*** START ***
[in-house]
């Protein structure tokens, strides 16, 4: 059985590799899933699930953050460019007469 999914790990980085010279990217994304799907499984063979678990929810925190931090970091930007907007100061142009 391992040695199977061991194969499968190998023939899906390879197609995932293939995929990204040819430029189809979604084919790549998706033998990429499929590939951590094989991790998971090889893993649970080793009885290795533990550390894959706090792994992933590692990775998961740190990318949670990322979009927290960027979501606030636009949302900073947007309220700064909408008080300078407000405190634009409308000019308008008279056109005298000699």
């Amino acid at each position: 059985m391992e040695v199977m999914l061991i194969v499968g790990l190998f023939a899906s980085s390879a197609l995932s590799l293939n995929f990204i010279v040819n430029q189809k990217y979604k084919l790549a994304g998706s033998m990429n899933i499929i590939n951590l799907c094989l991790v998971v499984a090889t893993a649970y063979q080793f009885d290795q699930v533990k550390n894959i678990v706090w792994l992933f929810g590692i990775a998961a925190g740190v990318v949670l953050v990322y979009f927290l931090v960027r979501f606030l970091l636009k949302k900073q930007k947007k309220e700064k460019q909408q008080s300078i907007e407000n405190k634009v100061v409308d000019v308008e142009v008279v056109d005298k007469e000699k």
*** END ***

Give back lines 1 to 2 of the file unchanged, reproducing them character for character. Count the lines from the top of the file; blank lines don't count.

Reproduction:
[in-house]
């Protein structure tokens, strides 16, 4: 059985590799899933699930953050460019007469 999914790990980085010279990217994304799907499984063979678990929810925190931090970091930007907007100061142009 391992040695199977061991194969499968190998023939899906390879197609995932293939995929990204040819430029189809979604084919790549998706033998990429499929590939951590094989991790998971090889893993649970080793009885290795533990550390894959706090792994992933590692990775998961740190990318949670990322979009927290960027979501606030636009949302900073947007309220700064909408008080300078407000405190634009409308000019308008008279056109005298000699």